Forum’s third annual conference focuses on ‘Jewish Enlightenment’

David Ruderman of the University of Pennsylvania speaks about Jewish citizens’ roles in the Enlightenment during his keynote address as a part of the George Washington Forum. His speech was held in Baker University Center on Thursday. (Robin Hecker | For The Post)

The George Washington Forum hosted David Ruderman on Thursday night in Baker University Center for a keynote address to kick off the third annual conference at Ohio University.

Ruderman lectured on “The Jewish Enlightenment: Mysticism, Science and Moral Cosmopolitanism,” for their conference on “God and The Enlightenment” in front of about 60 students and Athens residents.

“The forum is a place for intellectual minds to come together when they might not normally get the chance to,” said Robert Ingram, director of the forum.
Ingram said that the forum is in its fourth year here at OU, adding that the first conference was on “Violence in the American Revolution” and the second on “The Great Depression.”

The conference, funded by private foundations, costs about $30,000 in total to put together, he said.

Ruderman’s lecture was based on the idea of how Jews fit into the Enlightenment, focusing on Pinchas Horowitz, a Jewish scholar from Vilna, Germany.

Horowitz published an 18th century book titled Sefer HaBrit that has remained relevant today because it fuses together religion and the natural world, Ruderman said.

Ruderman, a professor of modern Jewish history at the University of Pennsylvania, has written many books on the subject. To him, Horowitz is one of the most important figures in modern Jewish history.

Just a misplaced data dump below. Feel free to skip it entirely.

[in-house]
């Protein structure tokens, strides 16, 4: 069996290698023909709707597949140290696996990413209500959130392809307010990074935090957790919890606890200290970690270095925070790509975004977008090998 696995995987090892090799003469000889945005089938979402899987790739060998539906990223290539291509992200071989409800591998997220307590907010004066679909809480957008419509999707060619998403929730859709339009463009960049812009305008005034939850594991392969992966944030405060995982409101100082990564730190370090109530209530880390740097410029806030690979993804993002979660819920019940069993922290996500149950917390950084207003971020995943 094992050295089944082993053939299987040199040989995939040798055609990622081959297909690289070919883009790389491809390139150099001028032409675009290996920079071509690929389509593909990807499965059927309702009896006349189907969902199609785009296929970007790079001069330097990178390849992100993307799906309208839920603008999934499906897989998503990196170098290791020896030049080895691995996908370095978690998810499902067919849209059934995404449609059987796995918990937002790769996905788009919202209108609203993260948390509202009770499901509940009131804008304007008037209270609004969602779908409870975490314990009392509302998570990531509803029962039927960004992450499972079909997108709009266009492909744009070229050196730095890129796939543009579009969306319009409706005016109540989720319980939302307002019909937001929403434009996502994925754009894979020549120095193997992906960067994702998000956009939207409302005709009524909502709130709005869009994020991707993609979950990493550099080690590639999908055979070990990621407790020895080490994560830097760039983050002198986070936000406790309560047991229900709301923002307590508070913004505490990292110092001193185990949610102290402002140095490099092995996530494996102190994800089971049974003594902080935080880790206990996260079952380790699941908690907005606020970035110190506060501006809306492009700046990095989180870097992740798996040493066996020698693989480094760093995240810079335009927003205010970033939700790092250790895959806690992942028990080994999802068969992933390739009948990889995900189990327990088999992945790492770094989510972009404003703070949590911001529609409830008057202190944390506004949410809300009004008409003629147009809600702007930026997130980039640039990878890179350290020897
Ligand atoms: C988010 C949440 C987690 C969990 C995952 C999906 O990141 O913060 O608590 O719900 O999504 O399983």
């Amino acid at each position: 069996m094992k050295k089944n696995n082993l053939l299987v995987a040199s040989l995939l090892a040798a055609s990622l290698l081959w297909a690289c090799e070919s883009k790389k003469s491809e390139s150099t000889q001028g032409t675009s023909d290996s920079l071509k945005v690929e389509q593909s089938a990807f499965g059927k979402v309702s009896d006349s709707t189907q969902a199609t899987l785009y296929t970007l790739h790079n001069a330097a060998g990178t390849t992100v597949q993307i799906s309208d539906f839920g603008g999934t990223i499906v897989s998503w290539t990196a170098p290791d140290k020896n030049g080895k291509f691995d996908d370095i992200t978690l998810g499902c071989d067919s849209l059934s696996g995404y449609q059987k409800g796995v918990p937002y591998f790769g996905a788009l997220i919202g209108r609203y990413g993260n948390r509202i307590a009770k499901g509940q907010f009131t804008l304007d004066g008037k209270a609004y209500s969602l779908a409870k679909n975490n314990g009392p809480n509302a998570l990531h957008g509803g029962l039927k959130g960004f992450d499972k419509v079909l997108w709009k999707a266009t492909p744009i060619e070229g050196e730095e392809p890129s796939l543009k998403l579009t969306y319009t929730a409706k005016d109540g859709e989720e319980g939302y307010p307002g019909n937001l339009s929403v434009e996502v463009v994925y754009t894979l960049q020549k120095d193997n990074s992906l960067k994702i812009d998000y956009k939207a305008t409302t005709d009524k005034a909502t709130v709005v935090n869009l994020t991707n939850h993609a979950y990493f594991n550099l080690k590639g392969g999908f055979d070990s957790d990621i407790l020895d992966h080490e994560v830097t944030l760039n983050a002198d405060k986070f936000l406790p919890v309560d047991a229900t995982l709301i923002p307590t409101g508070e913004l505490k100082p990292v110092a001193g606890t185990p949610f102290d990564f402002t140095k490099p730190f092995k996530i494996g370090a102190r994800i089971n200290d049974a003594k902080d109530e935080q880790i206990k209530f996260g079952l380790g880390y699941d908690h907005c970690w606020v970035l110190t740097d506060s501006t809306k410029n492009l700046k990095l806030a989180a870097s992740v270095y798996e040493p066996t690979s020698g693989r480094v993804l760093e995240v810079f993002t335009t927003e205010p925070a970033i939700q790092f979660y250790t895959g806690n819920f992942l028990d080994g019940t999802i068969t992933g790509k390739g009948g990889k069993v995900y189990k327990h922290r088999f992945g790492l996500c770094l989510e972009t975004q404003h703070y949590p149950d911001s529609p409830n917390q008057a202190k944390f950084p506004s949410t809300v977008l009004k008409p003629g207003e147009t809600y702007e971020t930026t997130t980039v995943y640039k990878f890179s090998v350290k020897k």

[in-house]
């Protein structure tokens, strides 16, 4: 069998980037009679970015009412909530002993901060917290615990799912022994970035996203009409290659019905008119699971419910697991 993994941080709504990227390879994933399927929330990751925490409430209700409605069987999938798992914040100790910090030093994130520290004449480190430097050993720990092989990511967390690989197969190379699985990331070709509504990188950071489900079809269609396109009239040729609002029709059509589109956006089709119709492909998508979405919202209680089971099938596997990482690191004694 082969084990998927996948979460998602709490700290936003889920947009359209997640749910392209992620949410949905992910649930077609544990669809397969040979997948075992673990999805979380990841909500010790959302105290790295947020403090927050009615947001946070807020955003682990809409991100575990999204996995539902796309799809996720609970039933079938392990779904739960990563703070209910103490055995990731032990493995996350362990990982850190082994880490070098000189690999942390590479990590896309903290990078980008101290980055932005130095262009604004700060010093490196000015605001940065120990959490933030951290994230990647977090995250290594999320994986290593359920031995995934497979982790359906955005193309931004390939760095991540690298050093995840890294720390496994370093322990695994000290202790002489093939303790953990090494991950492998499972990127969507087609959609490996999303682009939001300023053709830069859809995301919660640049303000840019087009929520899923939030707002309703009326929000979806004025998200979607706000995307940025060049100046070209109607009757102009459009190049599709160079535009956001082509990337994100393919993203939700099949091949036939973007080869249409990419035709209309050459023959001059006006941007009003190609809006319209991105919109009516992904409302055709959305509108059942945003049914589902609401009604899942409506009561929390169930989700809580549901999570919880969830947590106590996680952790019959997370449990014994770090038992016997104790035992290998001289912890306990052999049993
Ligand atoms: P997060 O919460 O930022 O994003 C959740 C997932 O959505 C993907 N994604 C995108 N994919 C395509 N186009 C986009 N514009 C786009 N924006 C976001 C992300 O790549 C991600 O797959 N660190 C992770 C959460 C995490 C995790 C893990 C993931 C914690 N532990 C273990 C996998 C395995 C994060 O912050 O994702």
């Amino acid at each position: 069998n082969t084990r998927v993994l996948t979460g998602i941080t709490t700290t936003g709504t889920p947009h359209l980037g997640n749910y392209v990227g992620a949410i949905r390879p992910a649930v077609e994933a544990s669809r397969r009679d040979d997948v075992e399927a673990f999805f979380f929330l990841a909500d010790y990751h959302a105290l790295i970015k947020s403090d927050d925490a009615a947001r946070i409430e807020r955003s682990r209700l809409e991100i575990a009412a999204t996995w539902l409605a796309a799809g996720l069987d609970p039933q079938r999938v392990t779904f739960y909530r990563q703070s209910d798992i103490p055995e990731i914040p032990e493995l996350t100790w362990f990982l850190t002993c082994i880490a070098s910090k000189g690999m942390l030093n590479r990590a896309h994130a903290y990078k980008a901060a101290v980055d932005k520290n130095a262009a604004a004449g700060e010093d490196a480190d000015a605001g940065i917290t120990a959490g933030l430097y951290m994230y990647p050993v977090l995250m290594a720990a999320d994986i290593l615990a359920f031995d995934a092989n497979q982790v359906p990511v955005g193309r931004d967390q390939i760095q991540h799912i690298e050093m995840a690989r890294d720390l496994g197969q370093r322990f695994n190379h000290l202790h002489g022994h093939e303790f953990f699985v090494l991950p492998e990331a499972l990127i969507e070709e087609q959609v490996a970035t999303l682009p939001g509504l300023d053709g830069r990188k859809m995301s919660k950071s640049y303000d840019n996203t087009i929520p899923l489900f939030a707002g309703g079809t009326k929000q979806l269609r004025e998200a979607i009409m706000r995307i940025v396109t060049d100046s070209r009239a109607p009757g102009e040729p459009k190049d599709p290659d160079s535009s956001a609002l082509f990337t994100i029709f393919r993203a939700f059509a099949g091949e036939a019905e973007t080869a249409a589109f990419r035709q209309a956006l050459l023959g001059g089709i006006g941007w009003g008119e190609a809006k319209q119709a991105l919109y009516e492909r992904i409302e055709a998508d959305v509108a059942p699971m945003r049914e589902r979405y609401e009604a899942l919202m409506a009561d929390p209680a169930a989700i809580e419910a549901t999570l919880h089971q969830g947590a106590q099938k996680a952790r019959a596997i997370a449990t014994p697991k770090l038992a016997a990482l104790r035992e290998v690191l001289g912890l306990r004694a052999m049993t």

“Horowitz was an Orthodox Jew, but didn’t fit into a certain camp of good or evil,” he said.

Horowitz had the ability to unite two separate ideas, God and the natural world, and make it OK to read even by the most Orthodox Jews, Ruderman said.
“The Enlightenment wasn’t necessarily an anti-religious event … People think secularism stems from the Enlightenment, when really the Enlightenment may have served to support religion,” said Ingram.

Horowitz’s work viably connects these two things: secularism and the Enlightenment.

Ingram elaborated that the forum aims to promote traditional history at OU and believes that this conference is a big step.

“We have 16 scholars here, including three from Europe and the rest from America,” he said.

Ingram’s future plans include turning the conference into a book, he said.
The conference continues Oct. 5 at 8:45 a.m. in Alden Library, Room 319, and concludes on Oct. 6 in Baker 240 at noon.

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